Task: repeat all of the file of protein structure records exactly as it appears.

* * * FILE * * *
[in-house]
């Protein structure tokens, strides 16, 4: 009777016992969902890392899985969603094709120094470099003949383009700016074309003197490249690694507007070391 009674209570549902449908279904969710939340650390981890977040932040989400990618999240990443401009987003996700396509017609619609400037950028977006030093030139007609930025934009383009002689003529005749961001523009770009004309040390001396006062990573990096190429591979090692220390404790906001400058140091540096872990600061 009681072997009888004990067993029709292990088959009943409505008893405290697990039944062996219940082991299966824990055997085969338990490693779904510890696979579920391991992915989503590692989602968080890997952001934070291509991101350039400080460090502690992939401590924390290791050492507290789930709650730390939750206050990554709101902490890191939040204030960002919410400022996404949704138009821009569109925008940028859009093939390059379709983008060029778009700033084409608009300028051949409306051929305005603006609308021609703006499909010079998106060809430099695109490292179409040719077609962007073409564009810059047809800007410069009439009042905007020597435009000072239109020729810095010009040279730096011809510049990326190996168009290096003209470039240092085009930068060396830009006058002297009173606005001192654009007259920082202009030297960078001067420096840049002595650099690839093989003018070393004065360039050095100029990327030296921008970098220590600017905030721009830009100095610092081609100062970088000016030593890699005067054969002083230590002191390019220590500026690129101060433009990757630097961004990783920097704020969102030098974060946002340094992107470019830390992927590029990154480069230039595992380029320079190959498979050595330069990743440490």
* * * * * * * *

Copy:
[in-house]
């Protein structure tokens, strides 16, 4: 009777016992969902890392899985969603094709120094470099003949383009700016074309003197490249690694507007070391 009674209570549902449908279904969710939340650390981890977040932040989400990618999240990443401009987003996700396509017609619609400037950028977006030093030139007609930025934009383009002689003529005749961001523009770009004309040390001396006062990573990096190429591979090692220390404790906001400058140091540096872990600061 009681072997009888004990067993029709292990088959009943409505008893405290697990039944062996219940082991299966824990055997085969338990490693779904510890696979579920391991992915989503590692989602968080890997952001934070291509991101350039400080460090502690992939401590924390290791050492507290789930709650730390939750206050990554709101902490890191939040204030960002919410400022996404949704138009821009569109925008940028859009093939390059379709983008060029778009700033084409608009300028051949409306051929305005603006609308021609703006499909010079998106060809430099695109490292179409040719077609962007073409564009810059047809800007410069009439009042905007020597435009000072239109020729810095010009040279730096011809510049990326190996168009290096003209470039240092085009930068060396830009006058002297009173606005001192654009007259920082202009030297960078001067420096840049002595650099690839093989003018070393004065360039050095100029990327030296921008970098220590600017905030721009830009100095610092081609100062970088000016030593890699005067054969002083230590002191390019220590500026690129101060433009990757630097961004990783920097704020969102030098974060946002340094992107470019830390992927590029990154480069230039595992380029320079190959498979050595330069990743440490």